A legendary journalist’s account of his meeting with President Ho Chi Minh about the battle that ended French colonialism.
from Wilfred Burchett, North of the 17th Parallel, 1955
PEOPLE’S INFORMATION BUREAU (PIB) • FROM YEN PHU REPUBLIC
With the minute attention to detail that I found later was so characteristic of this great leader of the Vietnamese people, he had called shortly after my arrival with another journalist, to assure himself that we had survived the rigours of the journey and were in good health. It was difficult to believe that within a few hours of arrival we should be sitting opposite this legendary revolutionary leader. But there he was, the unmistakably kindly face, the twinkling depthless black eyes, the thin straggling beard, the face we had known from photographs and portraits for years past. He had appeared out of the jungle shadows unannounced, a windbreaker jacket thrown cape-like across his shoulders, walking briskly with a long bamboo stick, sun-helmet worn high over his broad brow. After he had put us completely at our ease in his fluent French and English – and had addressed a few words in Italian to my Italian colleague – we asked President Ho why the radio was making such a noise about Dien Bien Phu. What in fact was going on there?
“This is Dien Bien Phu,” he said and tipped his sun-helmet upside down on the table. “Here are mountains,” and his slim, strong fingers traced the outside rim of the helmet, “and that’s where we are too.”
“Down here,” and his fist plunged to the bottom of the helmet, “is the valley of Dien Bien Phu. There – are the French. They can’t get out. It may take a long time, but they can’t get out,” he repeated. That was the battle of Dien Bien Phu in a sun helmet. It was the picture which remained before my eyes for the weeks that followed, listening to the radio on the long train ride back to Peking, all the way across the Trans-Siberian railway to Moscow and during that first week at the Geneva Conference when the ebb and flow of battle was dramatized by western news agencies with their highly colored and distorted accounts of French victories and break-outs.
In the bowl of President Ho’s sun helmet were the best troops the French High Command could muster in lndo-China, gradually to be built up to over 16,000, two-thirds of all the specially trained mobile forces in North Vietnam and by the end of the battle all their trained – and many untrained – parachute troops.
A few minutes after President Ho had so succinctly presented the Dien Bien Phu picture, the sun helmet was brought into play again when in a few words and with a few brief gestures, he related how guerilla fighters in coordination with the Dien Bien Phu action had penetrated into the French air base of Gia Lam at Hanoi and Cat Bi at Hai Phong to destroy a total of 78 planes on the ground – 60 of them at Cat Bi.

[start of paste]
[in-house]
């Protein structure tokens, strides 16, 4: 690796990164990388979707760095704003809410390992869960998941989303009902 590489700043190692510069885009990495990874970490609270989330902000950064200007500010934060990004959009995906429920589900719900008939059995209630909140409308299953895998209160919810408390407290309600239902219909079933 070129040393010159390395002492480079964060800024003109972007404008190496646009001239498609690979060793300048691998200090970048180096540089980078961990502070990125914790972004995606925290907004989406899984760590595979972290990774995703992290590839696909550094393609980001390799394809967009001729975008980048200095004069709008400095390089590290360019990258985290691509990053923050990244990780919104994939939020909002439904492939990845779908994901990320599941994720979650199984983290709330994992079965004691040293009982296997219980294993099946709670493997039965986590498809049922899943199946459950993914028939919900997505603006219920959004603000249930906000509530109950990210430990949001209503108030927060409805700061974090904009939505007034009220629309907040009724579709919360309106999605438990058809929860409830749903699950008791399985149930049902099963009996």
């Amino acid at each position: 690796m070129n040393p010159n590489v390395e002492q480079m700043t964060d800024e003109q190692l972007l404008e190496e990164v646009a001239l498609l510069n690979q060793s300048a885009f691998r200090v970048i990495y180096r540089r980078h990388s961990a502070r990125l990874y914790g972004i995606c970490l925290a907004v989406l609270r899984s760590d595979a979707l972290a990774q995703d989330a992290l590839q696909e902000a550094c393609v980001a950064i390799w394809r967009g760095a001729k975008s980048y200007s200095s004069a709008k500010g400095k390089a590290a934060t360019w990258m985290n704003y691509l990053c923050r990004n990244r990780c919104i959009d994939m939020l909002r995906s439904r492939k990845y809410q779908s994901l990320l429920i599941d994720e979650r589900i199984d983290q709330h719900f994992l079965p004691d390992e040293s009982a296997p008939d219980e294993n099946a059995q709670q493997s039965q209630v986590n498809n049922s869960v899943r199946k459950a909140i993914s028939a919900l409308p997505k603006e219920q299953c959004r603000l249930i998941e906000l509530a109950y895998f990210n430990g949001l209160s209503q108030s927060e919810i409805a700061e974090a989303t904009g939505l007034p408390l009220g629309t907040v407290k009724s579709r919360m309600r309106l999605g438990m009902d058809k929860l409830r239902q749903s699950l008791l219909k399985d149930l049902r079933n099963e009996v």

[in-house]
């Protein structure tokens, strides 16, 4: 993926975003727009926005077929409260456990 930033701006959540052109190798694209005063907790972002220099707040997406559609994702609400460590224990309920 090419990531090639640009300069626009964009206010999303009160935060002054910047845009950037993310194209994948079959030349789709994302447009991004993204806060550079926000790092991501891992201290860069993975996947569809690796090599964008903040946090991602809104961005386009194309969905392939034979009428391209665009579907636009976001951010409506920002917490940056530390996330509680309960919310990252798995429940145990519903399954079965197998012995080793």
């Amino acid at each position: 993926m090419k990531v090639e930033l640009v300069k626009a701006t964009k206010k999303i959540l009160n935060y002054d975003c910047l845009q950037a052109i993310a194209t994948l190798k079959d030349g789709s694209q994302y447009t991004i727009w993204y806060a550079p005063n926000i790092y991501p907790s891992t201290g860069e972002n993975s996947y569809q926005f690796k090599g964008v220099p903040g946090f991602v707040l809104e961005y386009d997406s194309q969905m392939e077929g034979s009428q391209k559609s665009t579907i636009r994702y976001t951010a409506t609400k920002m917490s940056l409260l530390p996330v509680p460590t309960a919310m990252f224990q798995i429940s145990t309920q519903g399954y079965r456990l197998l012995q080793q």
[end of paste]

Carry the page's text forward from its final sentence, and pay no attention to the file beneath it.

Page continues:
“Cat Bi is a heavily guarded peninsula,” explained President Ho and again the sun helmet was upside down, its oval rim the 20 kilometers long perimeter of Cat Bi with the sensitive brown fingers tracing the series of barbed wire fences which surrounded the field, pausing to stab into place artillery and anti-aircraft positions, machine-gun nests, searchlights and all the other obstacles the guerilla fighters had to overcome to carry out their extraordinary exploit. One had the feeling from his intimate knowledge of the defenses of the aerodrome that the president himself had something to do with mapping out the attack.
But he had not come to discuss military affairs with us. After assuring himself that we were comfortably installed and had really survived the journey in good shape, he threw his wind-breaker over his shoulders again, put on his sun helmet and with his bamboo stick and a single soldier for protection, moved off into the deepening jungle shadows. As he left, he turned and said, “You can tell the comrades over there,” waving in the general direction of Europe with his stick, “that I am in good health. I can still walk 40 kilometers a day as long as there’s not too much of this…” and he waved his stick up and down to indicate the high mountains which surrounded us. With a final wave, he was swallowed up by the jungle.
The first impression of this meeting with the leader of the Vietnam people was the complete informality, the warmth and simplicity of it all. President Ho – or Uncle Ho as he is to millions of people throughout lndo-China – had the ability to make one feel at ease from the first moment and to present the most complex questions in a few clear words and gestures. In subsequent meetings with this great personality it is just those qualities of warmth, simplicity and the clarity of expression which only comes with exceptional intelligence and complete grasp of the subject – which made the deepest impression. Everyone who is received by President Ho comments on these characteristics, and above all their feeling of being immediately “at home” with him.
Editor’s note: Vietnam marks the 65th anniversary of the Dien Bien Phu battle on Tuesday. Spellings used in the original article have been retained.
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